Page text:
3. Constraint Objects

    Finally, you can create a constraint definition. Its unique identifier is the path to it in the VSD.

    is:
      - { name: notNull, test: 'null', flip: true }

    Define constraint objects using these attributes:

    • name (string)
      If you wish to reference the constraint elsewhere in the VSD this makes it much easier.

    • test (string)
      A rule or rule expression that defines the constraint (See Constraint Rule Expressions).

    • if (string)
      A rule or rule expression that will determine if test is executed.

    • param (array)
      Arguments passed as a single parameter to ALL validator methods appearing in test.

    • params (array)
      Arguments passed to ALL validator methods appearing in test. Ignored if param is given

    • flip (boolean)
      Set to true to reverse the boolean value ultimately returned by test.

    • payload (any)
      Arbitrary data to pass along with the constraint into the results object.

    Constraint Rule Expressions

    A rule expression is made up of validator methods or constraint references separated by logic gates.

    - { name: color, test: hexadecimal or (number and not negative) }

    The above defines a couple of ways a constraint can validate a color value using a rule expression.

    Most logic gates sit between two boolean values or 'sides' of an expression. There is no "operator precedence" here, the logic is simply evaluated from left to right. Use parentheses to get the results desired.

    The following logic gates are available.

    • and
      Both sides must be true.

    • or
      At least one side must be true.

    • nor
      Both sides must be false.

    • nand
      At least one side must be false.

    • xnor
      Both sides must be the same boolean value.

    • xor
      Both sides must not be the same boolean value.

    • not
      Negates the boolean value after it.

    Let's revisit property name prefixes now.

    constrain:
      color_type:
        - { test: itemIn, param: [ hex, rgb, named ] }
      color:
        - { test: (color_type:is.hex and hexadecimal) or (color_type:is.named and in.colors) }
    is:
      - { name: hex, test: equal, params: 'hex' }
      - { name: named, test: equal, params: 'named' }
    in:
      - { name: colors, test: itemIn, param: [ yellow, red, gold ] }

    Here we validate 'color' to be hexadecimal when 'color_type' is 'hex' or as a named color value when 'color_type' is 'named'.

    Here's an alternative way to validate 'color'.

    color:
      - { if: color_type:is.hex, test: hexadecimal }
      - { if: color_type:is.named, test: in.colors }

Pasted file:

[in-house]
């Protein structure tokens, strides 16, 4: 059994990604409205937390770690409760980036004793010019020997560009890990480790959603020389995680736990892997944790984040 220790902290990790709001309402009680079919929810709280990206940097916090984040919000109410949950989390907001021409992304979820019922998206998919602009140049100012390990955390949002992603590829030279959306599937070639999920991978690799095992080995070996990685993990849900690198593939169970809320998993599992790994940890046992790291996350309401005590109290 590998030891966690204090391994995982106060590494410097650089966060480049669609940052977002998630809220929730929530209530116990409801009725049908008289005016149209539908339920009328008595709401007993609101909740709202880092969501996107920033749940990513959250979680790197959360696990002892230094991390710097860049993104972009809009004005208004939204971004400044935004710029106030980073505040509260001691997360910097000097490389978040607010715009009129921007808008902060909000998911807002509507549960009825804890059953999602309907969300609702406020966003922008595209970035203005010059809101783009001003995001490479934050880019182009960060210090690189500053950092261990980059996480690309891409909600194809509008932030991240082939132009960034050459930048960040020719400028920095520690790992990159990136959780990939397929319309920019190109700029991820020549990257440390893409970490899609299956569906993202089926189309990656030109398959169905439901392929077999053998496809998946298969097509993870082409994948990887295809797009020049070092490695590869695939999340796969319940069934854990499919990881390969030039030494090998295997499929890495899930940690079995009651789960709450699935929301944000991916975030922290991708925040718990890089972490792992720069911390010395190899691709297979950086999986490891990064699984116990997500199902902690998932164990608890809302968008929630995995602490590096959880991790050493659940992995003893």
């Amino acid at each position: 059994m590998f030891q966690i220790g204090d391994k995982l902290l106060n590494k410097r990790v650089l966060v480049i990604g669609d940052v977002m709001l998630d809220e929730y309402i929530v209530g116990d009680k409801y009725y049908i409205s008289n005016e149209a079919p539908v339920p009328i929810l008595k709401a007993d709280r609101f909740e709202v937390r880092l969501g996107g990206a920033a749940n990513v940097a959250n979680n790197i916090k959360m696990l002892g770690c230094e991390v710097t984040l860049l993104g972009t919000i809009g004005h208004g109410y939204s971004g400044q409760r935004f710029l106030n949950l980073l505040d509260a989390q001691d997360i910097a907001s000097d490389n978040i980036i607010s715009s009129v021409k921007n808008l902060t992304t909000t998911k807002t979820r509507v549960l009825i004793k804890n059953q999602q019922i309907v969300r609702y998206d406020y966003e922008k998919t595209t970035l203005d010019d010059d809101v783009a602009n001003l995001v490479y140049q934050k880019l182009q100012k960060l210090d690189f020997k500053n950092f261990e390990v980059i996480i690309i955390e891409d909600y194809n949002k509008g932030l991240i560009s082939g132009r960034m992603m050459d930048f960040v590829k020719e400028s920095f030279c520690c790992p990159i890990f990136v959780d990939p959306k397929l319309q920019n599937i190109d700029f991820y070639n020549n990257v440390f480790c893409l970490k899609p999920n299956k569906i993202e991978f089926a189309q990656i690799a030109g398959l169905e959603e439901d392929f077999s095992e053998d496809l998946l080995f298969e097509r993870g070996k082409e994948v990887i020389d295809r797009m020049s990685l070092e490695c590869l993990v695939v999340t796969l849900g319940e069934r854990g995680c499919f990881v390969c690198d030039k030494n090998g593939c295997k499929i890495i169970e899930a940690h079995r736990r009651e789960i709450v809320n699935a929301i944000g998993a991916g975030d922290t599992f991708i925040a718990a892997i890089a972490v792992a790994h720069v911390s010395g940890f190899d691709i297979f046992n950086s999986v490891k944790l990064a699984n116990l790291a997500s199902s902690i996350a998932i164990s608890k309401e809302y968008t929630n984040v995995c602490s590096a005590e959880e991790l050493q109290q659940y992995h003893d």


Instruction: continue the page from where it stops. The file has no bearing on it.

One difference here is that 'color' won't fail if 'color_type' is 'rgb' because using an if in the constraint means that test only runs if the condition is met.

    Note that the expression syntax available to test can also be used in the if condition.

    Caveats
    Using a constraint array reference in a rule expression is illegal and will cause an error. It is also not advisable to reference an if constraint in a rule expression because if its test is not run the expression will fail.

    Parameter Property References

    Suppose you want to use data from the target object as a parameter to a test method.

    For example, an email and its confirmation:

    constrain:
      email:
        - email
      emailConfirmation:
        - { test: equal, params: t.email }

    Nifty, eh?

    The target objects are exposed like so:

    • s - session target
      This is the full object being validated, the one passed to instance.validate().

    • t - current target
      This is the current object being validated. It will be the same as s, unless the current object is nested.

    Only dot-notation and alphanumeric (plus underscores) property names are supported when specifying a parameter dependency in this manner.

    To do something more advanced you can use %{ ... } interpolation syntax.

    - { test: equal, params: "%{t['email']}" }
    The Quadruple Underscore (again)

    The ____ can also be used in the realm of constraints.

    constrain:
      ____:
        - is.notNumeric
      email:
        - email
      address:
        - is.address

    Here, the ____ applies its constraints to all properties of the object. This means that the 'email' and 'address' (and ALL other) properties on the validation target must not be numeric.

    Consequently, this also works for the same

    constrain:
      ~is.notNumeric:
        - ____

    Running a Validation

    instance.validate(target, contexts, validate): Promise|Function
    • target (object)
      The object to be validated

    • contexts (string or array)
      One or more contexts to be validated against

    • validate (boolean function(result, info))
      Called for every constraint test during the validation session

      • result (boolean)
        validation result

      • info (object)
        additional information pertaining to the validation test.

        • target (object)
          target object (same as starget unless nested)

        • starget (object)
          session target object (the one originally passed to .validate())

        • name (string)
          target object property name